CB: What makes the uniqueness of the style of our House is the duality given by the best of young wines and old reserve wines.

We manage to bring together the best of both sides of champagne with the extremely pleasant and refreshing aspect of young champagne, combined with all the power and complexity of mature champagne.

Our Brut Reserve (the most representative champagne of a House’s style) shows a complexity and a texture that put it in a different category of non-vintage champagnes, almost into the vintage champagnes category.

For this, we use 60% of base wines – from 2010 for the current cuvée – and an extremely high proportion of reserve wines (40%), of an average of 10 years of age.

This high percentage of reserve wines brings aromatic complexity to the champagne but also a silky, creamy texture, extremely fine bubbles, atypical for non-vintage champagnes.

BC: How does terroir and grape variety contribute to the creation of Charles Heidsieck’s style?

CB: Good grapes are essential to make high-quality wine and they result from the perfect pairing of great soil and adequate vine growing.

Our own vineyard of 60 hectares, located in the Marne and the Aube, satisfies 8% of our grape needs and thus the remaining 92% is sourced from our partners (independent vinegrowers) in the vineyards right for our style, and that are properly managed.

I want the grapes to be the pure expression of their terroir, which means that the impact of the winemaker should be totally neutral.

The selection of our partners is based on this principle, on terroirs that are clearly in line with our stylistic needs and vinegrowers who know how to express this style and nothing more.

The technical, viticultural, and oenological know-how of our Maison is well respected by our partners whom we follow and accompany in their work, generation after generation.

But we also continue to expand our own vineyard with regular acquisitions, which remains a founding element of our vision.

Having our own vineyard allows us to better understand the climatic challenges that have increased in the last decade.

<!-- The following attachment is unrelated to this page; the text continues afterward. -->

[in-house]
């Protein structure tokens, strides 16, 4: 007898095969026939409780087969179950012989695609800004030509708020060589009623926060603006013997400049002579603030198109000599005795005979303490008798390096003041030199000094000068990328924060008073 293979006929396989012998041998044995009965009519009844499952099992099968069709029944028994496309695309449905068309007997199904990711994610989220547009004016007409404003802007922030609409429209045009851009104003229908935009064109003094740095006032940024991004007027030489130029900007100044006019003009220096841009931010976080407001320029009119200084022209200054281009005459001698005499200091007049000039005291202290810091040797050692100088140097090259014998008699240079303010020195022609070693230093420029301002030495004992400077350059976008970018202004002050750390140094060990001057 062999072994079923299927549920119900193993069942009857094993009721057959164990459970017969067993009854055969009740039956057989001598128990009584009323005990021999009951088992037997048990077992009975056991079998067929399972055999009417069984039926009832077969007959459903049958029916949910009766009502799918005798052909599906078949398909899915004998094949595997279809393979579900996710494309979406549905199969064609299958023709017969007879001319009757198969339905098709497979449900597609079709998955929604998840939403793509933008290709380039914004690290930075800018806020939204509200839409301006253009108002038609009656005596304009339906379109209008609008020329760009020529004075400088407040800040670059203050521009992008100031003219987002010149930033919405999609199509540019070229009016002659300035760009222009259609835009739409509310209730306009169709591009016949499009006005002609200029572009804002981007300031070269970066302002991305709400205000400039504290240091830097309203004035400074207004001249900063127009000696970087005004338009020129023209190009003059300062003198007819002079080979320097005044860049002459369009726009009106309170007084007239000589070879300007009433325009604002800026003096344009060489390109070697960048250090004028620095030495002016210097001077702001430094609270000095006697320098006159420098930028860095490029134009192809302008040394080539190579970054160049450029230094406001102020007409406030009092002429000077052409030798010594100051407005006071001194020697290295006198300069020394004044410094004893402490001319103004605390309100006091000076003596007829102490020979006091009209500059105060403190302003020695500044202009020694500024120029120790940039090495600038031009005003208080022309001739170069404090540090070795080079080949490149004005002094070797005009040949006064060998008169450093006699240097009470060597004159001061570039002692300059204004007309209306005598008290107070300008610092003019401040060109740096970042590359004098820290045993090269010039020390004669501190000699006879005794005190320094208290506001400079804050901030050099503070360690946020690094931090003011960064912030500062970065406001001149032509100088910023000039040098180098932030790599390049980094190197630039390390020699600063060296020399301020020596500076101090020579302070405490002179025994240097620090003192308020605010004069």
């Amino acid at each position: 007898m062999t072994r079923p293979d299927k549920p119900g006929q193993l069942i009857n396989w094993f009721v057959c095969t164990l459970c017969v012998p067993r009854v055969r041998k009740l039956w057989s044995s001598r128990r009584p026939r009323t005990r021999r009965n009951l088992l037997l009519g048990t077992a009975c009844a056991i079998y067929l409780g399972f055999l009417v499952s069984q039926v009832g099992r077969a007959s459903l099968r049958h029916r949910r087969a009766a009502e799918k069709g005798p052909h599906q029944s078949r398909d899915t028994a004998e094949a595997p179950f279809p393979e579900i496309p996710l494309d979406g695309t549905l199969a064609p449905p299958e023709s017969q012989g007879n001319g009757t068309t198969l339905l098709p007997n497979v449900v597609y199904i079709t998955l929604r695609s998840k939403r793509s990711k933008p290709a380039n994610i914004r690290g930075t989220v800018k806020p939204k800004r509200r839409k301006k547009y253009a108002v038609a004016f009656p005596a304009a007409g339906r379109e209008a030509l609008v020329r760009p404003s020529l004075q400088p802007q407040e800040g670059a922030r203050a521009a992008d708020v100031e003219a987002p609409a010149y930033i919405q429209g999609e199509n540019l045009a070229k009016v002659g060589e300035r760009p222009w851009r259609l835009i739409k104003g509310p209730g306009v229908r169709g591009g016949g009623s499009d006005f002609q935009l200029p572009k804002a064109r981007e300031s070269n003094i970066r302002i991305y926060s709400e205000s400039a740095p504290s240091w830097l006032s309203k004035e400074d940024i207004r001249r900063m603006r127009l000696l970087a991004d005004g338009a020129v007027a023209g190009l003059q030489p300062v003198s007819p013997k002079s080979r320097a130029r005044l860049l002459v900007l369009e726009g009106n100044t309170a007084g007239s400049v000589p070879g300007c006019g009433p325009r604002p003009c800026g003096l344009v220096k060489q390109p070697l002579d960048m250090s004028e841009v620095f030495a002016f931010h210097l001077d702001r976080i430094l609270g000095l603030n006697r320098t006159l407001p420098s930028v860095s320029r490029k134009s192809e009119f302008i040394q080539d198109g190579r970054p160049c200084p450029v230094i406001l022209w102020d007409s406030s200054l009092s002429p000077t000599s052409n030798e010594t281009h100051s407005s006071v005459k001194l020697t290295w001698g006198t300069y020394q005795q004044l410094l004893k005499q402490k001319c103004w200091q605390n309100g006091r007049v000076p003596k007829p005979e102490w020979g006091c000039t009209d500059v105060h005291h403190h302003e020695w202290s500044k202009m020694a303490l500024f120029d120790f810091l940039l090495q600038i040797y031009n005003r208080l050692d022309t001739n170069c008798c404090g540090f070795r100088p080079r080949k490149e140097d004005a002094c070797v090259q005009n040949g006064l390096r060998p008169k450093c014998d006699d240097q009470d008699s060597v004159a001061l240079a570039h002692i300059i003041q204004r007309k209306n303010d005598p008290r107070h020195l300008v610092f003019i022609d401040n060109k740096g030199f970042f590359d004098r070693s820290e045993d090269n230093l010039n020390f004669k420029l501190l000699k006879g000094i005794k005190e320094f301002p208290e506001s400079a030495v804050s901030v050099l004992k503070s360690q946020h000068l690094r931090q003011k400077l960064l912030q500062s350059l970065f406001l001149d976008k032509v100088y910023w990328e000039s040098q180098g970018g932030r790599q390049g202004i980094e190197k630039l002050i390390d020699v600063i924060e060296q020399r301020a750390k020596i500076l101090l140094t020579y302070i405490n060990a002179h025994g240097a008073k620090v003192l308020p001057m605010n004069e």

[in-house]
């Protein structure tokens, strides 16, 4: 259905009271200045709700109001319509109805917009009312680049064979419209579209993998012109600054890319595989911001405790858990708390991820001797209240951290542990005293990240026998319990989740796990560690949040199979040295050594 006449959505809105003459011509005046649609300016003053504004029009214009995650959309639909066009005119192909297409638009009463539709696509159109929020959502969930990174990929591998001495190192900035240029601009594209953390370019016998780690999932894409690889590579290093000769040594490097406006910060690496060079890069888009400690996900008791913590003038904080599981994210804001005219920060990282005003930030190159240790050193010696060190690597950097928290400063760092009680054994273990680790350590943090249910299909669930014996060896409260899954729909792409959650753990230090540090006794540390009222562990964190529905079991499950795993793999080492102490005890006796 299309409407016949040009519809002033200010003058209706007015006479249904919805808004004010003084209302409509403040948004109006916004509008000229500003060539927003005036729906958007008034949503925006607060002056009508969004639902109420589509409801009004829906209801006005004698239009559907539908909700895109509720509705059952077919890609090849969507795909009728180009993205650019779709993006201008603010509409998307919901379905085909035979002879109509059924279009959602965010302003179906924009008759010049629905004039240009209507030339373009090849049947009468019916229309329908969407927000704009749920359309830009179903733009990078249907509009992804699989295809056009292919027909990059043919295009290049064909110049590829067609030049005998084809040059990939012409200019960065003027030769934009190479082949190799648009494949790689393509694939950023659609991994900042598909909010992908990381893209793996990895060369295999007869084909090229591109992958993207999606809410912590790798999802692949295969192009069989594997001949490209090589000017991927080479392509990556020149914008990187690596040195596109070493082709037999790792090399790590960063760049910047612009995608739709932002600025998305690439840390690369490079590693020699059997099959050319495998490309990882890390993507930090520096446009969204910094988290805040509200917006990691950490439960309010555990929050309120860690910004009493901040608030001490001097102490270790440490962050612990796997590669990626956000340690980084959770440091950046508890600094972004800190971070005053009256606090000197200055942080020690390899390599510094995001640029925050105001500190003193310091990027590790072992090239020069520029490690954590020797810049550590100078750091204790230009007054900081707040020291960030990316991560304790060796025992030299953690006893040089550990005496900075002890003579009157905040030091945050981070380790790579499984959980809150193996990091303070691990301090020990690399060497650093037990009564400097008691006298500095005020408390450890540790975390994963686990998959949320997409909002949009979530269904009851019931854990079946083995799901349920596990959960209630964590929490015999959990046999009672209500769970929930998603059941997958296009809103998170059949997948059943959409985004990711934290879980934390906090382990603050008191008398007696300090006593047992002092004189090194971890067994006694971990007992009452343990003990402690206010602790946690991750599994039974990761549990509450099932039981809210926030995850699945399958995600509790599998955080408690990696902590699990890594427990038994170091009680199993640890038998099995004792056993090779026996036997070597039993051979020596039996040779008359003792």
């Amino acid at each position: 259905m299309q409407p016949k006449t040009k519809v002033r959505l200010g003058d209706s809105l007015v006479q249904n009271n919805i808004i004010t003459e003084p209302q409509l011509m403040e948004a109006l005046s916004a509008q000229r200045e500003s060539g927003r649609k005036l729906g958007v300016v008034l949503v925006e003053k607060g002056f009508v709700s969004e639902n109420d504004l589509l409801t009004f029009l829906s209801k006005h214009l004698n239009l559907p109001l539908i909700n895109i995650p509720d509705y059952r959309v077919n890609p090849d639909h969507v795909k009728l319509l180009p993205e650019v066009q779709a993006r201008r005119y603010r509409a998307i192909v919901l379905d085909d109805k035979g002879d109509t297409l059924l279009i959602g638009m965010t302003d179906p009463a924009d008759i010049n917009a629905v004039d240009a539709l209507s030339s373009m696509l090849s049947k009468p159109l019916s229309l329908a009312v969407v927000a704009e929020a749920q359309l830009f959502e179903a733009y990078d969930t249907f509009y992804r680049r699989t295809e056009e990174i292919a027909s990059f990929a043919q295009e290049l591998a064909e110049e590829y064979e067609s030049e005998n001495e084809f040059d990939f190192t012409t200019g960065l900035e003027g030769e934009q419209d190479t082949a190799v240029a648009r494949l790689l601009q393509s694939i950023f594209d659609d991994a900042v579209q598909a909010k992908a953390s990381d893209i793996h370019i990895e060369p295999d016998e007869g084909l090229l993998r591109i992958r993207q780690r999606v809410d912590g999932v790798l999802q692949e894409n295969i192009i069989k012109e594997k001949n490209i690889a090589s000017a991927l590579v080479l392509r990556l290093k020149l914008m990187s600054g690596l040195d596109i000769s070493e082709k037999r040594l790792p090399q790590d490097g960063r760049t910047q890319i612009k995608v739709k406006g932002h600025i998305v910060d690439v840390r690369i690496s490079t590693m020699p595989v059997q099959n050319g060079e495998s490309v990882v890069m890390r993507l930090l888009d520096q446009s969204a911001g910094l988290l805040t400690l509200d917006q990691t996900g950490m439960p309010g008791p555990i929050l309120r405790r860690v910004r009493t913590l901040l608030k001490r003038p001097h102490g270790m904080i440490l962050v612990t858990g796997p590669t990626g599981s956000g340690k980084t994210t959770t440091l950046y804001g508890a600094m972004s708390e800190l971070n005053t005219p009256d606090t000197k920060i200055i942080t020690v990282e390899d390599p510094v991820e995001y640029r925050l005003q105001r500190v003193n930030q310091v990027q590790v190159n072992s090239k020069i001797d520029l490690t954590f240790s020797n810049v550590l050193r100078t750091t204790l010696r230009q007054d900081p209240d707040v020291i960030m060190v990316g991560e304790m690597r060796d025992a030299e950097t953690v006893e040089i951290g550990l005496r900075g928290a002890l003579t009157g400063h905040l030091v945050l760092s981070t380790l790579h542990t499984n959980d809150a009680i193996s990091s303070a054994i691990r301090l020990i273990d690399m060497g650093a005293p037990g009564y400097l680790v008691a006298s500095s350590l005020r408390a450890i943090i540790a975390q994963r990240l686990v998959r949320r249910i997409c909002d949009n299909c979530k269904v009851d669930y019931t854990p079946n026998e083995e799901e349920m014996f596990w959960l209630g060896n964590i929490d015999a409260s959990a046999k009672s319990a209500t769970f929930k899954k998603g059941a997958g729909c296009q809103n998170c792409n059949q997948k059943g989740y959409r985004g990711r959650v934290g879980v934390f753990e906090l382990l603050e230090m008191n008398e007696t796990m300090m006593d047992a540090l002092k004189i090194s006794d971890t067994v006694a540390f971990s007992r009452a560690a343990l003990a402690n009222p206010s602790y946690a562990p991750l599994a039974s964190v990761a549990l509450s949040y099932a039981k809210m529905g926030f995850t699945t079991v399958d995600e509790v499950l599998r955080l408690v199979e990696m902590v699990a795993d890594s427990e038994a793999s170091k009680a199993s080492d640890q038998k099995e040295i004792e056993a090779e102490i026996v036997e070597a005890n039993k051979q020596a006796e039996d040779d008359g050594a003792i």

Global warming is causing an acceleration of climatic disorders that amplify the differences between terroir and vinegrower, thus requiring much more effort to obtain an identical result year after year. So owning more vineyards allows us to better understand.

We use the three Champagne grape varieties in equal parts for Brut Réserve, with the freshness and elegance of Chardonnay, the structure of Pinot Noir and the generosity of Meunier.

We source them from 60 different crus and vinify them separately by village and grape variety, in stainless steel vats.

But the House style must transfigure the terroir and the grape variety through the assemblage, a specificity at the heart of the Champagne know-how.

BC: What do you think of the current trend to produce mono-cru champagnes?

CB: In my opinion, the assemblage makes Champagne a unique sparkling wine region, similar to no other, and these mono-cru wines are not representative of Champagne.

Furthermore, if we produce more and more mono-cru champagnes, clos champagnes, and vintage champagnes, this will negatively impact, indirectly, the quality of non-vintage champagnes, subtracting quality material.

The best still wines contribute to the complexity of non-vintage champagnes, which account for 90% of all champagne sales, and these champagnes could be impacted if these still wines are not stocked but used only to produce niche cuvées.

Consumers’ loyalty to a brand is built on its Brut non-vintage champagne. To make good champagne from a single plot in good years is easy, but to make great champagne every year with larger volumes like Brut Réserve is a challenge.

Today consumers are more open and curious to taste new wines, but it is essential to keep a safe harbor where they will return, and that is represented by the Brut non-vintage champagne.